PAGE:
Sixteen years ago, when I was a foreign correspondent in London, I had lunch with the guy who ran Newsweek's London bureau. The Internet was barely a blip on the screen, but I recall him saying mournfully, even then, that print magazines were "a mature industry" - "mature" being a code word for slowly dying. People in 1994 didn't need weekly news recaps anymore, not with CNN pumping out stories and features 24/7; the subsequent ubiquity of the web has merely accelerated the newsmagazine identity crisis.
Both Time and Newsweek have undergone repeated makeovers - Newsweek's, as recently as last year. Thus far, none have arrested the decline. Change is inevitable, of course, especially in the midst of a technological/digital information revolution that also has roiled newspapers everywhere (including, presently, the Philadelphia papers), and perhaps some fabulous future has yet to be revealed. But it may not come quick enough for those of us who fondly remember Newsweek in its prime. And the other day, Newsweek editor Jon Meacham articulated the bottom line; referring to the magazine, he said, "I defy you to make a compelling argument that the country is going to be better off with fewer places like this."
Kudos to John Boehner, the House Republican leader, for voicing skepticism yesterday about the new legislative proposal (a quick-fix idea spearheaded by Joe Lieberman and Scott Brown) to strip Americans of their citizenship if they are suspected of affiliating with terrorist groups. Boehner said, "If they are a U.S. citizen, until they are convicted of some crime, I don't see how you would attempt to take their citizenship away. That would be pretty difficult under the U.S. Constitution." Ya think?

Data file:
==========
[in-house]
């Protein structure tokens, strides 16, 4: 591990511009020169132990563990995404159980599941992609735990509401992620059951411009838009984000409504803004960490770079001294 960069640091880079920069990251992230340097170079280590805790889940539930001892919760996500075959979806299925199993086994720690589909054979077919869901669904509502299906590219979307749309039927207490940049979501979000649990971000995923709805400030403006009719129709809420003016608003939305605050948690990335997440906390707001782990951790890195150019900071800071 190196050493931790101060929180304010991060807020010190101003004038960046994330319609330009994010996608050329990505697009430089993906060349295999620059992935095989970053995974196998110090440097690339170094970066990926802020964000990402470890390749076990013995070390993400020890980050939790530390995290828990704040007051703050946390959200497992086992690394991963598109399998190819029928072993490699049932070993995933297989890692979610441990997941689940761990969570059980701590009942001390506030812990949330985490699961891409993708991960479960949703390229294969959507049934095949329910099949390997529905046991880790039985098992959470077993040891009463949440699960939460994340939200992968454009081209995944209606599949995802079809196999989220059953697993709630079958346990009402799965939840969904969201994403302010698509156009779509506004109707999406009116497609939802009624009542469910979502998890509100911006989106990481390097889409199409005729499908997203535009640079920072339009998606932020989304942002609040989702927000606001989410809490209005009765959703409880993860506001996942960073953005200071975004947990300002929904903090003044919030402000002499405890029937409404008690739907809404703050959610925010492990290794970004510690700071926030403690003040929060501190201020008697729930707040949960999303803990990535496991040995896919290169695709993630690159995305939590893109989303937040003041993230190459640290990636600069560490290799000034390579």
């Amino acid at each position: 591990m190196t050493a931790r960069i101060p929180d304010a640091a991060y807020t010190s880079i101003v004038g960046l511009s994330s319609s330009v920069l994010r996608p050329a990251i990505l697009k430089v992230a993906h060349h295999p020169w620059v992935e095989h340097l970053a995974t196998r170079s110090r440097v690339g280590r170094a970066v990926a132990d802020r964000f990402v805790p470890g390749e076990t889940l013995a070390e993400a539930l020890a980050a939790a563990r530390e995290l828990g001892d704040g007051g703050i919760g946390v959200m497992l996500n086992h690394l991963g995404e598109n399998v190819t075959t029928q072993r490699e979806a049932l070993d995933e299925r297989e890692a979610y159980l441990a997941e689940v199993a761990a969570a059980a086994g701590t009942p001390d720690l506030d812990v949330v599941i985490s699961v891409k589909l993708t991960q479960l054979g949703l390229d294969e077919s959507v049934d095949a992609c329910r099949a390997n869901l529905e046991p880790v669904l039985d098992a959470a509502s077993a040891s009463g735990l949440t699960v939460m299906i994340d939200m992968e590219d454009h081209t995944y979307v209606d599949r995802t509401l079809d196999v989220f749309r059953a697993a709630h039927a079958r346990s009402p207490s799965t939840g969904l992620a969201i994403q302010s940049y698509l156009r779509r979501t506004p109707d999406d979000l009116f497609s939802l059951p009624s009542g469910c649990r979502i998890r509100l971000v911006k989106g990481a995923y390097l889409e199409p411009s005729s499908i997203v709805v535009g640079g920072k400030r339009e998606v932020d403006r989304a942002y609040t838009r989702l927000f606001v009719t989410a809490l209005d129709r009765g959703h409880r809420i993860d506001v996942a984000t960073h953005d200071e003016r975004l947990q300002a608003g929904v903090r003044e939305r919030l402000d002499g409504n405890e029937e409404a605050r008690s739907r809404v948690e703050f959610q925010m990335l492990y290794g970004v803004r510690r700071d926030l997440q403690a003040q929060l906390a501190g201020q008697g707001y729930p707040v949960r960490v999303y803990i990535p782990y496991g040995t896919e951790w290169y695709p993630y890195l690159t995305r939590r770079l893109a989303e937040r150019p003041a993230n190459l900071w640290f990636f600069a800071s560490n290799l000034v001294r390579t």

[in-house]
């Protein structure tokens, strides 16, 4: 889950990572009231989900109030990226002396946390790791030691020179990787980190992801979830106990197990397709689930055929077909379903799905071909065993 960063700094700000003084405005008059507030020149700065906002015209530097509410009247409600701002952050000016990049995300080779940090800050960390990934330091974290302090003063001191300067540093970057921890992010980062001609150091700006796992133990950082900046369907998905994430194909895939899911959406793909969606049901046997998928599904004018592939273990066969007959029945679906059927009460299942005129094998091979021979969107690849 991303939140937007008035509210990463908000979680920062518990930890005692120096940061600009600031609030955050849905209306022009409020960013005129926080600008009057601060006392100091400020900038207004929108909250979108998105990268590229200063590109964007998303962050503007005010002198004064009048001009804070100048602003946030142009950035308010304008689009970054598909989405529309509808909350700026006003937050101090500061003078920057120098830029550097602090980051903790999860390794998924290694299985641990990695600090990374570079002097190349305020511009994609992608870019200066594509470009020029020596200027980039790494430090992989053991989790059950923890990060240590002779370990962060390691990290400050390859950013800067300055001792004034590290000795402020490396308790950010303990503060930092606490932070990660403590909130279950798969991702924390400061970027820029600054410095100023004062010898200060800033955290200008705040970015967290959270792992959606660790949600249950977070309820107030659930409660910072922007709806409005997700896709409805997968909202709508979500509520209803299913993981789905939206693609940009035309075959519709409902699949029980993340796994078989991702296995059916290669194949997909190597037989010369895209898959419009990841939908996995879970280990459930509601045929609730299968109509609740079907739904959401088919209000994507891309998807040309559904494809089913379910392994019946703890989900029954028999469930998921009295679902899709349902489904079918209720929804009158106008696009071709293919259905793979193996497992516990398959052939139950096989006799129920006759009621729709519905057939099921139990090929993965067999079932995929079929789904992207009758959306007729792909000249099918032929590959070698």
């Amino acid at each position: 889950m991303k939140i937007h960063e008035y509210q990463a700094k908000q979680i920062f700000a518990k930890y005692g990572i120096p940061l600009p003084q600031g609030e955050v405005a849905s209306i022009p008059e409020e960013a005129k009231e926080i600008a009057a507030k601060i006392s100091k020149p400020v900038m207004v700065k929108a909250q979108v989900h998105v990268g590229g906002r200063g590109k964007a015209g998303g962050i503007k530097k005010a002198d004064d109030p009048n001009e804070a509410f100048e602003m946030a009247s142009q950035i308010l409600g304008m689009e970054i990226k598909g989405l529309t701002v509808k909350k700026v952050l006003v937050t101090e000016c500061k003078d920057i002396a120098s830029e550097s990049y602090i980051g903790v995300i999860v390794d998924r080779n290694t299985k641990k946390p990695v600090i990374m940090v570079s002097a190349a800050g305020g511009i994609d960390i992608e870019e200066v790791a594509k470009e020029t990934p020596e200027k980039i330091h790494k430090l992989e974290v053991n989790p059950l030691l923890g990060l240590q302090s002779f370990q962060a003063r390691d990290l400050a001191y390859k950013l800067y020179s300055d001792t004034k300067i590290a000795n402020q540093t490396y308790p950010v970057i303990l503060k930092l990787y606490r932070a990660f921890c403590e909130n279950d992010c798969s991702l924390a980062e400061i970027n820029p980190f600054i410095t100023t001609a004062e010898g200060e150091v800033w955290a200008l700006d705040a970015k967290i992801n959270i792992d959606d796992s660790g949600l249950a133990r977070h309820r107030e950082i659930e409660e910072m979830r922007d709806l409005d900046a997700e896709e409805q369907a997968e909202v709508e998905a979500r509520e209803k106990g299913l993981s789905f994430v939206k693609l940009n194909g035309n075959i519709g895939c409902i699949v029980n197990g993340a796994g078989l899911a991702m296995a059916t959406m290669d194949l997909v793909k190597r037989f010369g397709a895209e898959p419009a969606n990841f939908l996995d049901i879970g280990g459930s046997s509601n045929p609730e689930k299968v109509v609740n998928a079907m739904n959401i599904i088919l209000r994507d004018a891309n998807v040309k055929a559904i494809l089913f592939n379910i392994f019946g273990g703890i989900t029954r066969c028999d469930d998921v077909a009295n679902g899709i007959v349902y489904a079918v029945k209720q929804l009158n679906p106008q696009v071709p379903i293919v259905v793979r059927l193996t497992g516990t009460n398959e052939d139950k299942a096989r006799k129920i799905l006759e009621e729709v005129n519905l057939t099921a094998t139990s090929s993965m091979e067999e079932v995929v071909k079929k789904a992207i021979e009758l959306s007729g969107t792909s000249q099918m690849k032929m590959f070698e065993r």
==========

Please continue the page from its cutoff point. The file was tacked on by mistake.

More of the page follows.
Over the past seven days we've heard some fascinating punditry from those who have somehow convinced themselves that liberals/Obama/environmentalists willfully conspired to either blow up the BP oil rig, or to hamper the cleanup operations, for the express purpose of discrediting offshore oil drilling at a time when the option seemed to be gaining popularity. I had a hard time picking the award winner, so let's count down the top three.
Second runner-up, Rush Limbaugh. On his radio show: "What better way to head off more drilling and nuclear plants then by blowing up a rig? I'm just, I'm just noting the timing here."
First runner-up, Michael "Heckuva Job, Brownie" Brown, once again displaying the pre-FEMA disaster credentials he earned as head of the International Arabian Horse Association. On Fox News, he said that Obama delayed a federal response to the oil spill for political reasons, so that he could "pander to the environmentalists and say, 'I'm gonna shut it down because it's too dangerous.'" He went further on MSNBC: "Let no crisis go unused. So this is an opportunity for a president who wants to bankrupt the coal industry, and basically get rid of the oil and gas industry, to shut down offshore drilling."
Grand prize winner, former Bush press secretary Dana Perino. On Fox News: "I'm not trying to introduce a conspiracy theory, but was this deliberate? You have to wonder...that there was sabotage involved."
Magazines like Newsweek are on the wane; in their place, we have cable networks that float fact-free paranoia. Rush only gets third place because Rush is Rush, a guy with the same entertainment instincts as a circus clown. Brown gets second place because he's a marginal, discredited character. Perino gets top prize because she was once a White House spokesman. As someone who held that position of responsibility, she should know better.
And finally, the story of the day. It writes itself.